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J Biol Chem. 2010 Jan 15;285(3):1870-8. doi: 10.1074/jbc.M109.072108. Epub 2009 Oct 28.

A PAS domain binds asparagine in the chemotaxis receptor McpB in Bacillus subtilis.

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1
Department of Biochemistry, University of Illinois at Urbana-Champaign, Urbana, Illinois 61801, USA.

Abstract

During chemotaxis toward asparagine by Bacillus subtilis, the ligand is thought to bind to the chemoreceptor McpB on the exterior of the cell and induce a conformational change. This change affects the degree of phosphorylation of the CheA kinase bound to the cytoplasmic region of the receptor. Until recently, the sensing domains of the B. subtilis receptors were thought to be structurally similar to the well studied Escherichia coli four-helical bundle. However, sequence analysis has shown the sensing domains of receptors from these two organisms to be vastly different. Homology modeling of the sensing domain of the B. subtilis asparagine receptor McpB revealed two tandem PAS domains. McpB mutants having alanine substitutions in key arginine and tyrosine residues of the upper PAS domain but not in any residues of the lower PAS domain exhibited a chemotactic defect in both swarm plates and capillary assays. Thus, binding does not appear to occur across any dimeric surface but within a monomer. A modified capillary assay designed to determine the concentration of attractant where chemotaxis is most sensitive showed that when Arg-111, Tyr-121, or Tyr-133 is mutated to an alanine, much more asparagine is required to obtain an active chemoreceptor. Isothermal titration calorimetry experiments on the purified sensing domain showed a K(D) to asparagine of 14 mum, with the three mutations leading to less efficient binding. Taken together, these results reveal not only a novel chemoreceptor sensing domain architecture but also, possibly, a different mechanism for chemoreceptor activation.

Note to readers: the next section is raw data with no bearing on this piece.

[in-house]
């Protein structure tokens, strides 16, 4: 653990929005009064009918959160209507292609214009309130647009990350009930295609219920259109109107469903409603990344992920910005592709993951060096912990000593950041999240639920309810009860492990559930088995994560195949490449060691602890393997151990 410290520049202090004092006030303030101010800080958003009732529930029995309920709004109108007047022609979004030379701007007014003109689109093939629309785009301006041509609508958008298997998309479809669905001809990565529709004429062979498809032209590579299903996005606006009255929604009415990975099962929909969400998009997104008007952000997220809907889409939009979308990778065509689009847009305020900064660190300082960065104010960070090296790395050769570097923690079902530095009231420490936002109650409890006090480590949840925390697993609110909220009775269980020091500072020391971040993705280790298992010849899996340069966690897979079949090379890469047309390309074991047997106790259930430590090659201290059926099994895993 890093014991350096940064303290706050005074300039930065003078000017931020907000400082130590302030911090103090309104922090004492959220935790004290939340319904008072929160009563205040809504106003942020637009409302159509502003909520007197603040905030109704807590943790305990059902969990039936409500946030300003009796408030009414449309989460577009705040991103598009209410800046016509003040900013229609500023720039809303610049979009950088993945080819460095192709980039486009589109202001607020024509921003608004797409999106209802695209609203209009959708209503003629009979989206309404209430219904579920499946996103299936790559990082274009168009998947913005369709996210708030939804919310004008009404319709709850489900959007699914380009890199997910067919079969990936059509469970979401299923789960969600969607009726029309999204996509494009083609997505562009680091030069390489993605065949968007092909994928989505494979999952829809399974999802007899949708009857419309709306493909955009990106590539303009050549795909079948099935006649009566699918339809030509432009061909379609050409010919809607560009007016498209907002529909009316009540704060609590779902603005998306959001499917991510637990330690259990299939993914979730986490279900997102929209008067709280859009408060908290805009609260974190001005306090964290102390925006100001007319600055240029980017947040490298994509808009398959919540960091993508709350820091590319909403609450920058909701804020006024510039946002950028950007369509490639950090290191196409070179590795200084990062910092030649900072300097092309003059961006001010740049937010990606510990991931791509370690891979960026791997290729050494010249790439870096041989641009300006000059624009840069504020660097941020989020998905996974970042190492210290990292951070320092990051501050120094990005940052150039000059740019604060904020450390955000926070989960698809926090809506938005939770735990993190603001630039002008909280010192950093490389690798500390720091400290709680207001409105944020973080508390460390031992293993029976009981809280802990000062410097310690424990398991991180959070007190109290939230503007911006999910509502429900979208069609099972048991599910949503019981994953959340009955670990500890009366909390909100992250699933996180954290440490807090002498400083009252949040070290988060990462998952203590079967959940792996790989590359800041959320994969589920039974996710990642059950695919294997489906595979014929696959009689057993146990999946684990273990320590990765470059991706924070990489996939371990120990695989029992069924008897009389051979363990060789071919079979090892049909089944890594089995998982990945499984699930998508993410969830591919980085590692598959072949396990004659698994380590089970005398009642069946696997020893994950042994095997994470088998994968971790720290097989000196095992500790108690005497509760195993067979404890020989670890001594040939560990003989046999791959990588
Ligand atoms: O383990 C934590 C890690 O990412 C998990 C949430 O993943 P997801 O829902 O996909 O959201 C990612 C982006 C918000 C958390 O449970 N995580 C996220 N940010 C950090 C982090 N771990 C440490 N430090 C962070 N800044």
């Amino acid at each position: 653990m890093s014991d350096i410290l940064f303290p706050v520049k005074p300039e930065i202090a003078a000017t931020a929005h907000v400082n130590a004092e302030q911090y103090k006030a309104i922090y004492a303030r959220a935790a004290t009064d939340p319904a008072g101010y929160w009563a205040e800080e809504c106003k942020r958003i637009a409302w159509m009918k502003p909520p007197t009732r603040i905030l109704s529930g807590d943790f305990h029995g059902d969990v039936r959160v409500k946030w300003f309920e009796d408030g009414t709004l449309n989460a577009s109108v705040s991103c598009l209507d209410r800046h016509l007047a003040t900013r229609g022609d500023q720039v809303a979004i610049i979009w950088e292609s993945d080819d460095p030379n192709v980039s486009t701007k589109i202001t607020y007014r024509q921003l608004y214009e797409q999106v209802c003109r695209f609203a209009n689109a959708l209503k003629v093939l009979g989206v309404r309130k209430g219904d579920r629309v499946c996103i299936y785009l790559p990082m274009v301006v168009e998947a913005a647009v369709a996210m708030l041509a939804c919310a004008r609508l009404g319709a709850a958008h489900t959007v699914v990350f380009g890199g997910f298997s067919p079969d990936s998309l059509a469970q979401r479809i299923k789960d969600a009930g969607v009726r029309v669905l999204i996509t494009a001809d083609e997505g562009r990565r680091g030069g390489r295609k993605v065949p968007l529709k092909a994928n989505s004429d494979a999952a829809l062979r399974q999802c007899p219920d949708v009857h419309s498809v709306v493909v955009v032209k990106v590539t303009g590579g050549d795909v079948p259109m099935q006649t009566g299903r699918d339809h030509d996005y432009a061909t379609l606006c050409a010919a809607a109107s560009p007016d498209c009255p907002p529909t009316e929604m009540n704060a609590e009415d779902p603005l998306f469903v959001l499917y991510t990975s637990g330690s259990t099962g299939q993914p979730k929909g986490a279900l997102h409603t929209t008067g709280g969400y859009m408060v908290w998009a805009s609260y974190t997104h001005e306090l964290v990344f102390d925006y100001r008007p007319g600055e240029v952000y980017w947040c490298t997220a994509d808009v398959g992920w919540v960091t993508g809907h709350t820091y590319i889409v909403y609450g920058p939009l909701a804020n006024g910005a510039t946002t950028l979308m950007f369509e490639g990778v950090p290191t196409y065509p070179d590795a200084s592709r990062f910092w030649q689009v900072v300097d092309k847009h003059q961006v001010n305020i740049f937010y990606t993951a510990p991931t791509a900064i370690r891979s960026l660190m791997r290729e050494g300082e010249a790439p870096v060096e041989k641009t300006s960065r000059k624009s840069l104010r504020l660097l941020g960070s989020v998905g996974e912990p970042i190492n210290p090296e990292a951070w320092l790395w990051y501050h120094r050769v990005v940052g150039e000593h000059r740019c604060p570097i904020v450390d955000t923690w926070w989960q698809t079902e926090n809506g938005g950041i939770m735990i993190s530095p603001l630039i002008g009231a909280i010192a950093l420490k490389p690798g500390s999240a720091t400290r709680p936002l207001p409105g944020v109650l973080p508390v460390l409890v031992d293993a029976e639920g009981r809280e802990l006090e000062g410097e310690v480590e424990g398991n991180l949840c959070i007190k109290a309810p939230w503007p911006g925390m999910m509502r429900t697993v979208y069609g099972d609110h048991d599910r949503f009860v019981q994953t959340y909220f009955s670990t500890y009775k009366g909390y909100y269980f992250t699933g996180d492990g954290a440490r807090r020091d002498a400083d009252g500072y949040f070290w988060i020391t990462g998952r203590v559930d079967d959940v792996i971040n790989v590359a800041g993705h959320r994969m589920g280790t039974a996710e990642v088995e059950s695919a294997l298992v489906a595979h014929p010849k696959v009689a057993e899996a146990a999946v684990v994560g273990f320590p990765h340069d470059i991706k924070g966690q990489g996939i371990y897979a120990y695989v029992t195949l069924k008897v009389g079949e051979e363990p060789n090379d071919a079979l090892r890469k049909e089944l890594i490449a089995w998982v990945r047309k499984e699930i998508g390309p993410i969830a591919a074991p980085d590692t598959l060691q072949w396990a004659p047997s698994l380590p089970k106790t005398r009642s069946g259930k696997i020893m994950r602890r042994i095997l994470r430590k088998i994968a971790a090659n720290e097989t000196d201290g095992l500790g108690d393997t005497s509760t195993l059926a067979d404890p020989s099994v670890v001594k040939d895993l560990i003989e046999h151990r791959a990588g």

PMID:
19864420
PMCID:
PMC2804345
DOI:
10.1074/jbc.M109.072108
[Indexed for MEDLINE]
Free PMC Article
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